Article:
"Labour understands that investing in science pays dividends – both by producing new knowledge, but also improving our economic productivity in the long-run."

Labour has always been the party of science. From Clement Attlee through Harold Wilson’s ‘white heat’ of technology to the unprecedented levels of funding received by universities under the last Labour government, our party has always championed science as an engine of social and economic progress. 

Under the Conservatives, low investment across the public and private sectors has led to the deterioration of our science base. Capital funding for science has been slashed, and core spending has fallen in real terms, despite government promises of a ‘ringfence’. Now Theresa May’s reckless plans for a hard Brexit mean that the institutional infrastructure that underpins our scientific success is under threat.

Labour understands that investing in science pays dividends – both by producing new knowledge, but also improving our economic productivity in the long-run. That’s why science is at the heart of our 2017 manifesto and our industrial strategy, with our pledge to build an ‘innovation nation’ and achieve a target of 3% GDP spent on research and development by 2030.

Pathways into science

We want to ensure that affordable, high-quality pathways into STEM careers exist and are fully funded. We’ve pledged to introduce a National Education Service, including free provision of adult education and life-long learning, so that working people are able to reskill thorough out their life-times. We will abolish tuition fees for anyone studying their first undergraduate degree, and double the number of completed apprenticeships at level 3 from 94,000 in 2015-16 to 200,000 by the end of the Parliament. These reforms will help to create a diverse range of routes into science, ensuring the sector is accessible to the many, and not just a privileged few.

Migration and international relationships

Alongside our internal skill needs, businesses and research organisations need to be able to attract the best scientists from across the world. A Labour government would grant EU citizens in Britain the indefinite right to remain from day one, helping to stem the brain drain we’re already seeing post-Brexit.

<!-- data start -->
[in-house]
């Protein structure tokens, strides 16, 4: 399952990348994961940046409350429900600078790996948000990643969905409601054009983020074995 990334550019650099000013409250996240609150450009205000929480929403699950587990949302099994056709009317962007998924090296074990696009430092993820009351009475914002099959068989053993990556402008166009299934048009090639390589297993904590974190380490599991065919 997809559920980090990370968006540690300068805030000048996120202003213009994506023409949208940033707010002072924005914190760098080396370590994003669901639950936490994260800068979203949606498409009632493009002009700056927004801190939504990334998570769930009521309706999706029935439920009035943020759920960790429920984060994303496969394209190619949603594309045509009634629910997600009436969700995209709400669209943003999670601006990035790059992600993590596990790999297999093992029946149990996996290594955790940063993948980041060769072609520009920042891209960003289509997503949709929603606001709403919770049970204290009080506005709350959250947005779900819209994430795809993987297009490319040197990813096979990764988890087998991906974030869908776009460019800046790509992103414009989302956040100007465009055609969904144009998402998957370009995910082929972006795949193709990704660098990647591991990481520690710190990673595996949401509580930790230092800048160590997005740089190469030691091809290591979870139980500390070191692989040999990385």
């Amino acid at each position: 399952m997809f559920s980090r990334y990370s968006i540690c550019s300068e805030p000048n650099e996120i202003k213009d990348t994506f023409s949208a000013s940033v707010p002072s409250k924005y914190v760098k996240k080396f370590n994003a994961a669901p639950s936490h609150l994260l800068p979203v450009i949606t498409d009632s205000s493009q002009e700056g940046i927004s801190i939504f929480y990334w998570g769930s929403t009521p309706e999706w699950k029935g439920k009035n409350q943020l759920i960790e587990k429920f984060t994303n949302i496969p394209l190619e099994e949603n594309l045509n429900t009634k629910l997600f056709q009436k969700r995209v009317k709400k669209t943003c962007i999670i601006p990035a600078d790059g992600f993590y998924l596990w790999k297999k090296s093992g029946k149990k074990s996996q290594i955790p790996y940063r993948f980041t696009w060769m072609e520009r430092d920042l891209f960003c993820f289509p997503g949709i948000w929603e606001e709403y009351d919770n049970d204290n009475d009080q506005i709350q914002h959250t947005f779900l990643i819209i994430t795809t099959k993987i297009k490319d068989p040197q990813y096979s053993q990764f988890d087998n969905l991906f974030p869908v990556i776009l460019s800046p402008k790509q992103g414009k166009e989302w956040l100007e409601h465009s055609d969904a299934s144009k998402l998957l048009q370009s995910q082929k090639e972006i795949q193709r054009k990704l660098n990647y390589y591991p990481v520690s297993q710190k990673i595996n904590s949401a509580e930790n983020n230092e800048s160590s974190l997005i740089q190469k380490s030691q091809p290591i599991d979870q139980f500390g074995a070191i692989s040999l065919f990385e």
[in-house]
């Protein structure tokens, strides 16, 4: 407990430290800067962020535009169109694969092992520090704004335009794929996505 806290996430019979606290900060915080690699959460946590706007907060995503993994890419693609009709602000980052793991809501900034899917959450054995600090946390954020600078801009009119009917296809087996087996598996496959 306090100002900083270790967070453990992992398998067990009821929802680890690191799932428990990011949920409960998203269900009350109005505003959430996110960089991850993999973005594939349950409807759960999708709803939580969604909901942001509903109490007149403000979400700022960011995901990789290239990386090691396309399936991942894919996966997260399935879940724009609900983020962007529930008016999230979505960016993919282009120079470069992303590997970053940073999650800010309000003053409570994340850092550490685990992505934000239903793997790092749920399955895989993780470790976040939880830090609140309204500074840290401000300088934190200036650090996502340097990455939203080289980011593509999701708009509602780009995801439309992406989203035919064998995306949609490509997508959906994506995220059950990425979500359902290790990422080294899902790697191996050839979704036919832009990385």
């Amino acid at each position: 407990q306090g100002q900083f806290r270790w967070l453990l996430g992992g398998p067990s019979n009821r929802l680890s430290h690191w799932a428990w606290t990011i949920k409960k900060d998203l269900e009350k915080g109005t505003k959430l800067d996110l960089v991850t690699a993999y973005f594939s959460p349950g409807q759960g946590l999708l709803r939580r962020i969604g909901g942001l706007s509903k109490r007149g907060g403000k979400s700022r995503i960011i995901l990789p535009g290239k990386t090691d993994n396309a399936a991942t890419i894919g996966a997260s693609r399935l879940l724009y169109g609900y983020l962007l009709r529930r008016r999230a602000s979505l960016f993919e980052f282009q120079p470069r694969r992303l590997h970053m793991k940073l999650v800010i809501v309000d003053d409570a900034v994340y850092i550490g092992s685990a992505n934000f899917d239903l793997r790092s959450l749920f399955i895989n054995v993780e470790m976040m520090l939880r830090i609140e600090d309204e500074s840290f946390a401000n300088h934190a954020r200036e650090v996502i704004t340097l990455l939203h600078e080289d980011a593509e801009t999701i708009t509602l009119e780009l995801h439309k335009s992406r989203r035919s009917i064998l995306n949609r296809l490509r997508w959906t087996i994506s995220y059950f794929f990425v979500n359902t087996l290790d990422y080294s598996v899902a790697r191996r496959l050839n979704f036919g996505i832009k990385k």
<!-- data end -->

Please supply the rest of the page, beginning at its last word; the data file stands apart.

Our manifesto is clear that while freedom of movement will end when we leave the European Union, and Britain’s immigration system will change, Labour will not scapegoat migrants nor blame them for economic failures.

Unlike the Tories who have set artificial migration targets, we will develop and implement fair immigration rules that reflect the needs of businesses and key UK sectors – including science and research.

Our commitment to Britain’s world-leading science and research sectors extends to our plans for Brexit negotiations. We have promised to underwrite Horizon 2020 projects approved before we leave the EU, and ensure that the UK remains a part of Horizon 2020 after our exit from the EU. We would also retain membership of European organisations which offer research benefits to the UK such as Euratom and the European Medicines Agency.

Investment in science and research

As stated, we’ve pledged a total spend of 3 per cent of GDP on research and development by 2030. This will include committing an additional £1.3 billion of public investment in our first two years in office, to raise the total to 1.85% of GDP.

We will also encourage the private sector to invest more in R&D too – through public sector investment in R&D, which has a well-established link with levels of private sector investment. The long-term, patient finance provided by our National Investment Bank will help to ‘crowd in’ funding for R&D, providing a more secure and stable environment for investors. And we will review Government channels for dispersing public R&D funding with a view to encouraging greater regional equality so that the economic benefits can be felt across the country.

More broadly, we have pledged to transform our economy with £250bn of investment over ten years, and a large chunk of this will go towards helping businesses to harness the economic potential of new technologies and science. For instance, we will complete the Science Vale transport arc, from Oxford to Cambridge through Milton Keynes. This will join up some of the UK’s most scientifically active regions and ensure the benefits of research can be reaped by businesses and organisations across the region.

Broadening the definition of innovation

A Labour government would also seek to broaden the definition of innovation away from the commercialisation of elite science to encompass innovation in the service sector. British science is at its best when its benefits are reaped by us all, through the dissemination of innovation across all sectors of the economy. To achieve this aim, Labour will establish two new Catapult centres: for retail, and for Materials and Metals.

Jeremy Corbyn, Leader of the Labour Party
Chi Onwurah, Shadow Minister for Industrial Strategy, Science & Innovation